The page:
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Thread: Milling Wood

  1. #1
    Join Date
    May 2006
    Posts
    19

    Default Milling Wood

    My dad just got himself a table top mill/ drill for making wood projects. He is retired and keeps himself busy making puzzles etc. mostly of hardwood. My question is does anyone have any reccomendations on what type of cutters might be useful for him cutting wood? I am used to working with metal and I assume that you would normally use a higher spindle speed with wood. Would router bits be the weapon of choice here - or do they need to be turned faster than the little mill will go? I'm looking for ideas for something to get him for Father's day to go with his new toy.

    Many thanks for any advice you can provide.

  2. #2
    Join Date
    Nov 2001
    Location
    Toledo, Ohio
    Posts
    9,117

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    I mill wood just like I mill metal, only at higher speeds. You have to keep the RPM & FPM up to prevent burning. Use as sharp a tool as available. Routers would work, but I only have a few, so I use end mills or fly cutters.

    There is a tendency for the grain to split out on the edges, and I usually back up the edges with scrap or shims. Paint sticks work well.
    Jim H.

  3. #3
    Join Date
    Apr 2001
    Location
    Maine
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    6,714

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    The little I've done, I've used regular milling cutters. Some wood is remarkably abrasive though, so if you're doing a lot of wood mlilling you may want to look at carbide.

    For wood, I find "climb milling" seems to work a lot better than "conventional milling because of the split-out problems JCHannum refers to.
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  4. #4
    Join Date
    Jul 2003
    Location
    Northern Kentucky
    Posts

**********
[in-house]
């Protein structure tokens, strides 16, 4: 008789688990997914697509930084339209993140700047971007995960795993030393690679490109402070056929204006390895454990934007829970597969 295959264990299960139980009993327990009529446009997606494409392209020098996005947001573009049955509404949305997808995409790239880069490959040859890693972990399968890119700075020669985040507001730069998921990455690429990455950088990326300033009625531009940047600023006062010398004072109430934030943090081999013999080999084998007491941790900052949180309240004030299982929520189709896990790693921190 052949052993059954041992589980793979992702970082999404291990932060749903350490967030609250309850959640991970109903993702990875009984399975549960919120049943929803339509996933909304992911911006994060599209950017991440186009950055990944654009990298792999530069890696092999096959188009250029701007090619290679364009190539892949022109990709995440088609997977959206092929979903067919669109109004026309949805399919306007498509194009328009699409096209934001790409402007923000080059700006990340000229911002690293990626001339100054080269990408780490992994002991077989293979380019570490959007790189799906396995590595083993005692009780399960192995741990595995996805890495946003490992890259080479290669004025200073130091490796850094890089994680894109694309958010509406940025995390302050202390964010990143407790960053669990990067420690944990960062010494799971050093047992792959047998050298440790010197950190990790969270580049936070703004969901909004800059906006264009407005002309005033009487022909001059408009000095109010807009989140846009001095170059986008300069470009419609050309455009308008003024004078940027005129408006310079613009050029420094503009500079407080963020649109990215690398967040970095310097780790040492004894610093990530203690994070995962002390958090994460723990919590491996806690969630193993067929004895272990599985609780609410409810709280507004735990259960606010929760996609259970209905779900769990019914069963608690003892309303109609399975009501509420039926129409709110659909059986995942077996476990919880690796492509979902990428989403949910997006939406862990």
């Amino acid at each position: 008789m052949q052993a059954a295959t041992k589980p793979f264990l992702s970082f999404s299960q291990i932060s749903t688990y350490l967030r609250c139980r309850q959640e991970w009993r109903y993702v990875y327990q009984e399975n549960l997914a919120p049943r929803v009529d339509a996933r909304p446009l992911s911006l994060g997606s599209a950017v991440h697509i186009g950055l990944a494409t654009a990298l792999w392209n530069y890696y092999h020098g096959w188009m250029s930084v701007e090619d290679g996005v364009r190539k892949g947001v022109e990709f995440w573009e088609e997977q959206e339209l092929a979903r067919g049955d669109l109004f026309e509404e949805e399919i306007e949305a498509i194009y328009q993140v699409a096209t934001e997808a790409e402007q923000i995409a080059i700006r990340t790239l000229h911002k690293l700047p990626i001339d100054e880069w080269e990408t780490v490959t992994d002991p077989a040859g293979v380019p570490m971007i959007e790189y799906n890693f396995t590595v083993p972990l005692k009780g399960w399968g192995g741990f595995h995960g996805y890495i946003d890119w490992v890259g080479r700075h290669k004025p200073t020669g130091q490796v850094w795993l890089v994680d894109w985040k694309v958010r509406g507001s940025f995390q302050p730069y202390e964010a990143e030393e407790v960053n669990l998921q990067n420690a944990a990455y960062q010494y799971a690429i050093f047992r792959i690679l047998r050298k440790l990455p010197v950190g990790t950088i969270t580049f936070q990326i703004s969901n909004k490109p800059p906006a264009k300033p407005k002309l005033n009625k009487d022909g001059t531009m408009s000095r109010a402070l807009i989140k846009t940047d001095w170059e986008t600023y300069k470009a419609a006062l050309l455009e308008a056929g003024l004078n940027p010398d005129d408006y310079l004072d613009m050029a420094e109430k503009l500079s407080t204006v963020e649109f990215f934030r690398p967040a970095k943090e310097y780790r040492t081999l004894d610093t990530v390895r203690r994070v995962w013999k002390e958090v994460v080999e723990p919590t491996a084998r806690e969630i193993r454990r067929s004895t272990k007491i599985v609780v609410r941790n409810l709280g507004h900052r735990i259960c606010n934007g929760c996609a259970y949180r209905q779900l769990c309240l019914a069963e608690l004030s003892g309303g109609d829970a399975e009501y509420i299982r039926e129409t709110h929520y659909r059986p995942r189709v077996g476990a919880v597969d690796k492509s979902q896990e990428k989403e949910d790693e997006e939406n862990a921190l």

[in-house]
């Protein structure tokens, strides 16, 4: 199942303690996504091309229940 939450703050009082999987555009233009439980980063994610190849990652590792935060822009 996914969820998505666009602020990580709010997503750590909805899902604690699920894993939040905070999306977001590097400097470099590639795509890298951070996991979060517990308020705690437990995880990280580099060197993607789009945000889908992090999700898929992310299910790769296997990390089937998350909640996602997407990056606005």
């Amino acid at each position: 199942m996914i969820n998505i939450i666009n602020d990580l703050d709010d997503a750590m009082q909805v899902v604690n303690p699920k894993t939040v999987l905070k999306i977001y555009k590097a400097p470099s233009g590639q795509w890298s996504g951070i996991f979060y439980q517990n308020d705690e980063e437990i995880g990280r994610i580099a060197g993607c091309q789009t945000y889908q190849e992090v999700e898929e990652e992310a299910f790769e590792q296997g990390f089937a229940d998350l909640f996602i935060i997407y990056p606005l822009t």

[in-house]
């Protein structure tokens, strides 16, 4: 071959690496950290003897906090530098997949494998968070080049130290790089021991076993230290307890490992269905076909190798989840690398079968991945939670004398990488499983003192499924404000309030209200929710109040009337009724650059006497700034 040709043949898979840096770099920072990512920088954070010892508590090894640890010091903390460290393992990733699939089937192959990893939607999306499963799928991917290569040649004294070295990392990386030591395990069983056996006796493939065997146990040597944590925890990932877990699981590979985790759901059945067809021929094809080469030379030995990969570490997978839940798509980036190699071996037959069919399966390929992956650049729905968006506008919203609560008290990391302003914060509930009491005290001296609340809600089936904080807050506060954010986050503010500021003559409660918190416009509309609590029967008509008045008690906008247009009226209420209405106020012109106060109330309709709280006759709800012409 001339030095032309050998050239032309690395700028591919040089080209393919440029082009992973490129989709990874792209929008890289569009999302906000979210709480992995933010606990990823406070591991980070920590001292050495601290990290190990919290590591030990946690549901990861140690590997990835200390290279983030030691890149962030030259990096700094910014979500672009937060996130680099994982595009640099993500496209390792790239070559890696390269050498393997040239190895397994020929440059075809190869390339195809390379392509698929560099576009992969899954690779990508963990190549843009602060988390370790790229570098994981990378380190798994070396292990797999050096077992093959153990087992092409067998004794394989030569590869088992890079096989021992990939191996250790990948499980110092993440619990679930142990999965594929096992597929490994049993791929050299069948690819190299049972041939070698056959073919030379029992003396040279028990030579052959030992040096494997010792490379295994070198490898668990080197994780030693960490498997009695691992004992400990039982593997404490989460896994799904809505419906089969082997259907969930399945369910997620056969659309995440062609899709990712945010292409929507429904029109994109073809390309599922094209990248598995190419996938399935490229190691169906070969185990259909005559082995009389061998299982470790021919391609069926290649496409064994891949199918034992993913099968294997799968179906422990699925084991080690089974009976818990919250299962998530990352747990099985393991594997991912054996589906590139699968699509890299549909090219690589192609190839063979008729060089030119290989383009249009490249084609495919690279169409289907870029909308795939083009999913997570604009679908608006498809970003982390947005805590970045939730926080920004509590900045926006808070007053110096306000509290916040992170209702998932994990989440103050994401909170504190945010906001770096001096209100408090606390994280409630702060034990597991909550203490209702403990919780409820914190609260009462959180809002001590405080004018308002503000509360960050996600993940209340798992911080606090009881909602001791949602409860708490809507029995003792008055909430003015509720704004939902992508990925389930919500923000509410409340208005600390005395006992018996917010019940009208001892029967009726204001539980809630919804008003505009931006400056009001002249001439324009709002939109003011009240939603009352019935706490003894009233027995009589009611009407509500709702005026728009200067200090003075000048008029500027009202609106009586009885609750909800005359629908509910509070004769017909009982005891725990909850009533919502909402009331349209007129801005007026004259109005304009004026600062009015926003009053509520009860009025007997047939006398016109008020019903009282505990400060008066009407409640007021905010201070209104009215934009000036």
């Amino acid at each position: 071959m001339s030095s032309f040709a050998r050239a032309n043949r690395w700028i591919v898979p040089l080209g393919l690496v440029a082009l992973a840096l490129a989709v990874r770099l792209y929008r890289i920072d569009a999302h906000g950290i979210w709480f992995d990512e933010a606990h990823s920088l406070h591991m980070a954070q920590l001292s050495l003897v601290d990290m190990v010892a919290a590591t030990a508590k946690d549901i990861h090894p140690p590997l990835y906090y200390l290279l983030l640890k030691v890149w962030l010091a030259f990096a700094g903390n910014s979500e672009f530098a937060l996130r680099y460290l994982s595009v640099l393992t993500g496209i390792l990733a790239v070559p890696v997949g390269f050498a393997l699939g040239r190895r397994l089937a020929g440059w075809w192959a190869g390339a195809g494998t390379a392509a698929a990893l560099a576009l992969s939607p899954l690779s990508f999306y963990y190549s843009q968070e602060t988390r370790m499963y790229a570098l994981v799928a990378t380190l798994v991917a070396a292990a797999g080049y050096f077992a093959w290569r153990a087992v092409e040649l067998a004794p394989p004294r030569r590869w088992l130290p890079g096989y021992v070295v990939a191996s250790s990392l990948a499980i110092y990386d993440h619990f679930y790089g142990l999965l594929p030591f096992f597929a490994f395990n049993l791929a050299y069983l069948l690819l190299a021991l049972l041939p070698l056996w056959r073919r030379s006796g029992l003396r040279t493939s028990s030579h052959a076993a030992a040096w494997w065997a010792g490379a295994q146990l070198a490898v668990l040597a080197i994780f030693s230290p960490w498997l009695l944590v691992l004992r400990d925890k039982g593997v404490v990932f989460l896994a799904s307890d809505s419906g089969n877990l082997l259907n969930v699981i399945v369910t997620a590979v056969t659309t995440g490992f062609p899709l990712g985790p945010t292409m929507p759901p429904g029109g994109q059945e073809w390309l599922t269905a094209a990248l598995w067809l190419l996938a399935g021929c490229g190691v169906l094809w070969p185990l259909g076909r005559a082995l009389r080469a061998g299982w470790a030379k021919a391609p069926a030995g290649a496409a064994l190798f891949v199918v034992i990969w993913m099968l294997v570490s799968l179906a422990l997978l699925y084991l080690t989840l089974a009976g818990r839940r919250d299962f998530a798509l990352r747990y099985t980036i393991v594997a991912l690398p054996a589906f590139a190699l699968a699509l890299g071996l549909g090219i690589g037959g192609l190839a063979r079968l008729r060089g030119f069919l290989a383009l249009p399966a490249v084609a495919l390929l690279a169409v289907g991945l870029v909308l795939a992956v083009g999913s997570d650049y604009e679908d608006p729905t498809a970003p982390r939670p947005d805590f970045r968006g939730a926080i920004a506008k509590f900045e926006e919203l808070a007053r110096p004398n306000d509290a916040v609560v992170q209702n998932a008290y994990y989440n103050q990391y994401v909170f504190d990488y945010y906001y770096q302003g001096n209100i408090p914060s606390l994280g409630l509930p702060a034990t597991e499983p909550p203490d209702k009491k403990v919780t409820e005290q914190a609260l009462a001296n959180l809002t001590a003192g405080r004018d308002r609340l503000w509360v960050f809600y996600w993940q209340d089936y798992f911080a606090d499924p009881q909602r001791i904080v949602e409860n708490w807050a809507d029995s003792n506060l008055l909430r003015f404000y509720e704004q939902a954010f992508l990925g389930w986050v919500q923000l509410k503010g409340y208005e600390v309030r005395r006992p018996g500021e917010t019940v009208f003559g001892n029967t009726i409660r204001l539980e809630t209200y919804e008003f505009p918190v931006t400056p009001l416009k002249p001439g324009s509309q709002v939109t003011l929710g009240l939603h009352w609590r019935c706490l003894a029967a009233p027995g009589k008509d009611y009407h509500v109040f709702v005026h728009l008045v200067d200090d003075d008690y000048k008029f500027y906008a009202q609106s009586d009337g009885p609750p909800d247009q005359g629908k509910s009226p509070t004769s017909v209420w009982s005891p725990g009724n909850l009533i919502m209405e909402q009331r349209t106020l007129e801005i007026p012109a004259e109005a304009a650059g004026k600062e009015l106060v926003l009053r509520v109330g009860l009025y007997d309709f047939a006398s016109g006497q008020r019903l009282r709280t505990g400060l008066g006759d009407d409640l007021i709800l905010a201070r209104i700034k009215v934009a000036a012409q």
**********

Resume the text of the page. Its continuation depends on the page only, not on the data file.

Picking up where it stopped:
274

    Default Milling Wood

    I have done a lot of this as my hobby is model Railways and I am duplicating a actual place. I have used mostly off cuts of plain ol 2 x 4's, and also I have a 10 year old piece of 2 x 8 outdoor treated wood, thats been in the basement for at that time. I use Carbide end mills and a 10 tooth carbide shell
    mill for facing it. I have been able to hold size to within .002" but the wood neeeds to be very dry. I have my shop vac running to catch the sawdust.
    If I knew how to post a picture of a fixture I made for gluing a trestle.

    Regards Graeme

  5. #5
    Join Date
    May 2006
    Posts
    19

    Default

    Many thanks to all. It's great to have access to the knowledge of so many folks with differing types of experience.

  6. #6
    Join Date
    Nov 2004
    Location
    Tipp City, Ohio
    Posts
    1,747

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    I have done quite a bit of wood milling and turning. A few things I have learned.

    1 carbide
    2 dryish wood helps
    3 turn the bit as fast as possible
    4 becarefull with grain patterns and direction of cuts. Wood tears.
    5 to help with above, keep your cutters sharp.

    When I have (and hopefully will agian soon) turn a cue to final demensions, I used a lamanet router with a carbide router blade. I have the lathe turn as fast as possible and then the router mounted to the cross slide.

    When milling pockets for inlays, fast, sharp and light cuts.

  7. #7
    Join Date
    Jan 2006
    Location
    Keystone State
    Posts
    1,124

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    There used to be machines called a "pattern mill" or "patternmaker's mill"; I don't recall the real name or the manufacturer. They were like the Grizzly "wood mill" (G9959/9977) but the table could rotate like some shapers and could "tilt" to the "front" like a giant angle plate, and had a higher RPM (~10000, IIRC). The "cutters" it used were HSS with nine cutting edges. The machines may not have been too common, or they all got tossed with the wood patterns when the patternmakers got the axe.

    A few of the cabinet shop I have worked in use "round column mill/drills" for things that would "kill" a drill press, but need more "control/precision" than a router (hand held, table, overhead/pin) or a shaper (wood).

    Depending on the size of your machine and the work you can use shaper cutters, as the are designed to operate at slower RPM (~5000) than router bits.

    Shouldn't have much problems if you think your project through as if you were using a router/shaper. Climb cutting should be ok, if you are clamping down the wood, not using your hands. Also remember it is a dead tree, and will flex more than metal and can "shatter/disintegrate" if you are too agressive in you cuts.
    Today I will gladly share my experience and advice, for there no sweeter words than "I told you so."

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